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Changing Harmful Social Norms to Combat Gender-Based Violence

Changing Harmful Social Norms to Combat Gender-Based Violence

A new study discusses the challenge of developing effective strategies to change traditional, but inequitable and harmful community norms that can lead to gender-based violence.

In the review, Georgetown University researchers acknowledge that gender-based violence affects the physical and mental health of girls and boys, men and women worldwide.

Investigators discovered inequitable gender norms are not only related to domestic violence, but also to other behaviors such as multiple sexual partners, smoking, and alcohol abuse which lead to poor health outcomes.

The findings of the Safe Passages study, which note the importance of mobilizing broad community support to meet the challenge, are relevant to addressing sexual violence in urban neighborhoods, suburban settings, rural environs as well as college campuses or refugee camps. In each of these settings, beliefs about what it means to be a man or a woman can result in coerced and forced sex.

“If the community expects boys to dominate and be sexually aggressive and girls to be passive, then there is a general assumption that girls must be coerced into sex,” said Rebecka Lundgren, M.P.H., who led the study.

“Boys who are not aggressive may be ridiculed or looked down upon. Yet, boys and young men rarely have the opportunity to observe and learn from male role models who protect and support the girls and women in their lives.”

Lundregen believe the best way to address this behavior is to encourage parents, other family members, teachers, religious leaders, and peers to talk about and reflect on these norms.

Most importantly, peers and role models are asked to discuss and explain alternative ways of demonstrating masculinity and femininity — practices that can lead to strong, healthy relationships.

“Efforts to transform gender roles to lay the foundation for positive and respectful relationships must begin early and continue throughout life,” Lundgren said.

“Ideally this change begins with parents and grandparents, who consider the messages they are passing on to children when they encourage boys to grow up to be ‘big and strong’ and girls to be ‘nurturing and kind’.”

To accomplish the task, rigid gender norms and roles must be ignored, as the traditional rites of passage are often harmful for males (“real men” must provide for their families and are “less manly” if unable to do so, often resulting in violence) and females (women should maintain family harmony, even if it means accepting occasional violence).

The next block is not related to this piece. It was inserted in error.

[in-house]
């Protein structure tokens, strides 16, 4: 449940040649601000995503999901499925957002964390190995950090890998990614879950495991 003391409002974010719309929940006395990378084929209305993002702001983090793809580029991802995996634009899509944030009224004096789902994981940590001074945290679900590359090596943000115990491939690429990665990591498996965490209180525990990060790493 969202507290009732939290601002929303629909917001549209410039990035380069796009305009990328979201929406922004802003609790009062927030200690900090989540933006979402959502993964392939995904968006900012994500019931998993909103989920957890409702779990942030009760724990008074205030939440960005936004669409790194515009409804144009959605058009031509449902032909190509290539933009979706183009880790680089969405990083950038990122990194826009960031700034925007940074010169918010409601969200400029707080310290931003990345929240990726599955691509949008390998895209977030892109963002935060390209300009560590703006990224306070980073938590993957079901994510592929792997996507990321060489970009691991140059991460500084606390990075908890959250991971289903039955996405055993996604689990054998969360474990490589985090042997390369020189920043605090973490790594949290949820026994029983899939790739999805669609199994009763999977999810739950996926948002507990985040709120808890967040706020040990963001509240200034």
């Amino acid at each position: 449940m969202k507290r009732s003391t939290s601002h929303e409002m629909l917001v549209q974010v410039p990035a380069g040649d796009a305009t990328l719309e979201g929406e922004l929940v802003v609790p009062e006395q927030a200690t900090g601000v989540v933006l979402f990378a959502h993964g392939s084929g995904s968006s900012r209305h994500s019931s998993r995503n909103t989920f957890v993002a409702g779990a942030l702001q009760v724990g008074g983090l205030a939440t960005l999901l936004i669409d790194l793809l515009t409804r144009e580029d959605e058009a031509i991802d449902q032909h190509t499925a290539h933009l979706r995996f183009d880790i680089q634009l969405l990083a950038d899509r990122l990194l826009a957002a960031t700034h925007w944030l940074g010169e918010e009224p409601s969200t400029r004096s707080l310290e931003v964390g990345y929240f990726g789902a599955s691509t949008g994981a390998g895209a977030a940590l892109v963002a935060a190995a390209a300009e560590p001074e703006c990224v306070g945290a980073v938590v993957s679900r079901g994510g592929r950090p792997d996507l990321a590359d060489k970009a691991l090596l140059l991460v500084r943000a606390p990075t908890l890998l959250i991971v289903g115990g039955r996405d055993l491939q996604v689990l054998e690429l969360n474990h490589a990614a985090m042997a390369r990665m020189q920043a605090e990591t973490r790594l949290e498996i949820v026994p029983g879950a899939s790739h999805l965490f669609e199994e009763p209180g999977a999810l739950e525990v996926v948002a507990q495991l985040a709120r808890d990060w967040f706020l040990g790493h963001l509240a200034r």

Efforts to prevent violence must tackle the complex challenge of transforming these gender norms, according to Lundgren and study co-author Melissa K. Adams, M.P.H.

Finding and supporting leaders within the community who are committed to change and able to advocate for new models of masculinity and femininity can create an environment that does not tolerate violence, according to Lundgren.

She said community campaigns and programs that communicate with both boys and girls rather than single sex efforts have the greatest likelihood of success.

In their study, Lundgren and Adams sought understanding of the processes by which youth are socialized into gender norms and how these gender norms are associated with violence and other negative health outcomes.

To gain this insight, they conducted research in a post-conflict setting in Northern Uganda with high rates of gender-based violence, sexually transmitted infections, and unintended pregnancies.

They spoke with men, women, and children returning to their communities following two decades of war — the lifespan of an entire generation.

These community members, despite experiencing social and cultural upheaval that legitimized domestic violence, demonstrated a desire to rebuild protective cultural traditions and to challenge inequitable gender norms.

Lundgren stresses that the need to understand gender norms and how they generate gender-based violence is universal and not limited to any one region or country.

“Helping societies to value more equitable gender norms — a critical step towards preventing intimate partner violence — requires that individuals be respected, valued, and appreciated. Interventions that provide positive social support can facilitate beneficial change,” Lundgren said.

Source: Georgetown University Medical Center

Yin yang with male and female symbols photo by shutterstock.

Changing Harmful Social Norms to Combat Gender-Based Violence

Rick Nauert PhD

Rick Nauert, PhDDr. Rick Nauert has over 25 years experience in clinical, administrative and academic healthcare. He is currently an associate professor for Rocky Mountain University of Health Professionals doctoral program in health promotion and wellness. Dr. Nauert began his career as a clinical physical therapist and served as a regional manager for a publicly traded multidisciplinary rehabilitation agency for 12 years. He has masters degrees in health-fitness management and healthcare administration and a doctoral degree from The University of Texas at Austin focused on health care informatics, health administration, health education and health policy. His research efforts included the area of telehealth with a specialty in disease management.

APA Reference
Nauert PhD, R. (2018). Changing Harmful Social Norms to Combat Gender-Based Violence. Psych Central. Retrieved on October 26, 2020, from
Scientifically Reviewed
Last updated: 8 Aug 2018 (Originally: 24 Sep 2014)
Last reviewed: By a member of our scientific advisory board on 8 Aug 2018
Published on Psych All rights reserved.